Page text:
Anything missing here? Plenty. Where's the GUI? Where's the command to list all available tests? Where's the reporting?
Well... ok. So you add all of that stuff. Now what if your tests don't run on the CLR? What if your tests need to run as a special user, or on a special machine, or on a different device with a different architecture? Suddenly you need process isolation and remote control and you're totally screwed. You can't just load, reflect, run and report anymore. You've got to fork something off instead and communicate across processes.
So instead of agonizing over all of that, just assume you're going to want process isolation from the get-go. Build a simple test harness that does nothing more than load code, run tests and emit test data (in that common test data format natch').
Your test harness should not be a program that a user will ever run directly. It's an internal piece of infrastructure. It's what the GUI will fork off to run a bunch of tests when the user clicks Run. It should be extremely lightweight. You should be able to fork off an instance and have it up and running in milliseconds. You should even be able to fork a separate instance per test if you like, or fork off ten instances in parallel. You should be able to launch it on a different machine even. It should be just that fast.
The input to your test harness should be a stream of tests to run and references to any resources needed to run them (assemblies, configuration parameters, etc.). The output from your test harness should be a stream of raw test data. When the job is done, the test harness should just exit and not even bother trying to figure out whether all of the tests passed or failed or even saying goodbye.
Oh yeah, and if your test hangs, just kill the test harness process completely, start a new one and carry on with the next test. Don't even bother trying to use Thread.Abort() to recover.
A lightweight test harness will come in very handy when you're writing your real test runner GUI, command-line app, MSBuild task, Ant Task, ReSharper plugin, Visual Studio plugin, CruiseControl.Net plugin and on and on and on. Each one of these can just fork off an instance when needed and consume the output and not worry about whatever all else is going on in the process that we need to protect the tests from...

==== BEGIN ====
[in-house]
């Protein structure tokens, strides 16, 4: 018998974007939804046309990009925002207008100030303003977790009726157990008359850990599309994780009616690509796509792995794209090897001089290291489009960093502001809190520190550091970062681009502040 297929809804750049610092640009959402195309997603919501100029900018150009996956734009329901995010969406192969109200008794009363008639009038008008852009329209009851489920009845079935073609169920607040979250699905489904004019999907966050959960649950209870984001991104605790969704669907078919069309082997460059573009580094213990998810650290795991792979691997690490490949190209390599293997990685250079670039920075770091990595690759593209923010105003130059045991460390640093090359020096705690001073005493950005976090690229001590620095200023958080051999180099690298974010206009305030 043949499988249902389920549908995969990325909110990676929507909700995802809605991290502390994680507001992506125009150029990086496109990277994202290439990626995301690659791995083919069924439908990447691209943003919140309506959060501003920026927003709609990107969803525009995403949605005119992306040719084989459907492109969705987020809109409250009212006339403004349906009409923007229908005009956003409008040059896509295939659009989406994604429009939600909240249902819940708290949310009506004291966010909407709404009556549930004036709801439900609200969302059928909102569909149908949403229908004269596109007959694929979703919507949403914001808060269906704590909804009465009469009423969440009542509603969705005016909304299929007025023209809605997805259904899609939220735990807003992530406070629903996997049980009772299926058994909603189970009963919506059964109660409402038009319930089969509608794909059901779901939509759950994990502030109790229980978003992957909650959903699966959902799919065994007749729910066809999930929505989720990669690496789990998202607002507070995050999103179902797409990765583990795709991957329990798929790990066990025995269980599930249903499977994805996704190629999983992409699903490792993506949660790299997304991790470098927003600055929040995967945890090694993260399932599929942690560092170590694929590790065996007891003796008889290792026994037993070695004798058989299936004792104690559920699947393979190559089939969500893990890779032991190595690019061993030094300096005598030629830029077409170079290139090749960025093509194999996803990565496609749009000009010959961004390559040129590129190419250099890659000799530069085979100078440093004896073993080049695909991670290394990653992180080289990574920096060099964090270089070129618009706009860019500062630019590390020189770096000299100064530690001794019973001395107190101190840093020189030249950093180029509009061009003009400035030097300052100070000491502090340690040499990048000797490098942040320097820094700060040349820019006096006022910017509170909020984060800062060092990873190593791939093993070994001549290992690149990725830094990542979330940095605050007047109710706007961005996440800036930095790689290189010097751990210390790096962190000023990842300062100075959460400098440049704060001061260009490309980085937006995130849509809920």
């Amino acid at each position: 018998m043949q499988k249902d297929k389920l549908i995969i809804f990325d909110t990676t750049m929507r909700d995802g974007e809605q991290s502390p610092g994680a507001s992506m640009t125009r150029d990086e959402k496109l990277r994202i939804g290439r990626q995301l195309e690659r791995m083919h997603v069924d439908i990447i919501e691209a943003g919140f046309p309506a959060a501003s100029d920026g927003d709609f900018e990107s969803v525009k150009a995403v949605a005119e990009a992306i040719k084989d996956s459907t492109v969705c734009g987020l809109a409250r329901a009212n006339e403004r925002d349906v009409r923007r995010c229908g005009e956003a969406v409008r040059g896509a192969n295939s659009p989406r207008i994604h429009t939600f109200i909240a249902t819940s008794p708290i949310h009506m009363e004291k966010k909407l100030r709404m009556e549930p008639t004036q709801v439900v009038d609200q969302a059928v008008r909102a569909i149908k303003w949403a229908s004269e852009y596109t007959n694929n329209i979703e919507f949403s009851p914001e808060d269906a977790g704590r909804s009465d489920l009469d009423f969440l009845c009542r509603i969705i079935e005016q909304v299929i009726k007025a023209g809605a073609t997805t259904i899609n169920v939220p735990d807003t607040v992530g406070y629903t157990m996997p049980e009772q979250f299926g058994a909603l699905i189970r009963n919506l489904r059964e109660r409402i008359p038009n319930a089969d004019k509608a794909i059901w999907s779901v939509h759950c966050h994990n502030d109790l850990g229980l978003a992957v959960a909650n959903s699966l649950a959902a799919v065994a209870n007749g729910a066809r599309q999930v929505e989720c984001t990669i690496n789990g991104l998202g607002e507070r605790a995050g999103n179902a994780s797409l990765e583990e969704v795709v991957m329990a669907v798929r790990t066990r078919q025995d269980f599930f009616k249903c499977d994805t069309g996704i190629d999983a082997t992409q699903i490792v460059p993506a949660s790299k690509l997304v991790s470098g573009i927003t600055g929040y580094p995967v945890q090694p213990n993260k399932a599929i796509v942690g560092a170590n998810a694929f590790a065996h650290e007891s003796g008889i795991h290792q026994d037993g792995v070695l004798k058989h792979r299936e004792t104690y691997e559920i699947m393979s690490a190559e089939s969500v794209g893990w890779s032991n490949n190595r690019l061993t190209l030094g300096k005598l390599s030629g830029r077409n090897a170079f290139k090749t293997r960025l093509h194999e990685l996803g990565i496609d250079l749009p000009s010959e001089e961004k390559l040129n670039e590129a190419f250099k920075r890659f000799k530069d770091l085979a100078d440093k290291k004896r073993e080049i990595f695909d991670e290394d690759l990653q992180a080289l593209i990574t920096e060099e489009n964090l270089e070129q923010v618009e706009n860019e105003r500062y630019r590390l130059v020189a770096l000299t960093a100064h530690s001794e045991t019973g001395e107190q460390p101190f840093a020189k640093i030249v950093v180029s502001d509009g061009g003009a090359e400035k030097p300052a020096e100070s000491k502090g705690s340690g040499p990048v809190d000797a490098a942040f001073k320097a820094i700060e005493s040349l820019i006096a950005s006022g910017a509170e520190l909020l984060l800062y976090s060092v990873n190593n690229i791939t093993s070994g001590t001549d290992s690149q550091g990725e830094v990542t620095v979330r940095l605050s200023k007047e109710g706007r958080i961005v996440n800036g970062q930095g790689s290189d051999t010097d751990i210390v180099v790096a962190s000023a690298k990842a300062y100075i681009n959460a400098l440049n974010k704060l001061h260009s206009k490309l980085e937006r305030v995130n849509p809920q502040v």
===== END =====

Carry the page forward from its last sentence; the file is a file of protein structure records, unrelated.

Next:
(Oh, and whatever you do, don't assume your test harness will even be written in the same language as your test runner. Don't reimplement Gallio.Runtime.Hosting!)
You don't need as much extensibility as you think...
MbUnit does an awful lot with .Net attributes. I basically tried to make every part of the test execution lifecycle pluggable.
There are very few primitive concepts in MbUnit as a result. So it's kind of cool that way. But it's also rather hard to understand. I'm sure there's an easier way to model this.
How many of you really grok how decorator pattern attributes work? (If you want to understand this, go read Gallio.Framework.Pattern.PatternTest, PatternTestActions, PatternTestInstanceActions and IPattern.)
Dynamic tests are cool but static enumeration is important for tools
I'm rather fond of Gallio's concept of test steps. They're the foundation of all of the dynamic test running capabilities in MbUnit. They allow all sorts of nifty features such as representing each instance of a repeated test or data bound test separately and breaking big tests into smaller sections.
However, the structure of tests can't all be dynamic. The test harness still needs to be able to find the high-level tests statically in some way so that a GUI can present them to the user.
MbUnit tries to strike a balance and offers many features for declaring tests statically and dynamically. I am not aware of any other test framework that offers features resembling Gallio.Framework.TestContext, TestStep, TestLog and Tasks. The data binding stuff is pretty cool too. (Hint: This code is well worth studying... please borrow these ideas!)
NUnit is a bit more static. As a result, it can make stronger assumptions about what tests look like and how they work. That makes NUnit simpler and more efficient which is a good thing too. (But I don't think it would hurt much for NUnit to adopt some more of MbUnit's ideas in this area.)
That said, when you find yourself defining your own reflection protocol maybe things have gone too far. (But hey, the ReSharper integration is pretty cool.)
Get off Subversion!
Subversion is perfectly horrible for distributed software development. It reserves the keys to the kingdom to a select group of "core committers" leaving everyone else out in the cold.
Use git! And use GitHub or something like it that has built-in code review tools.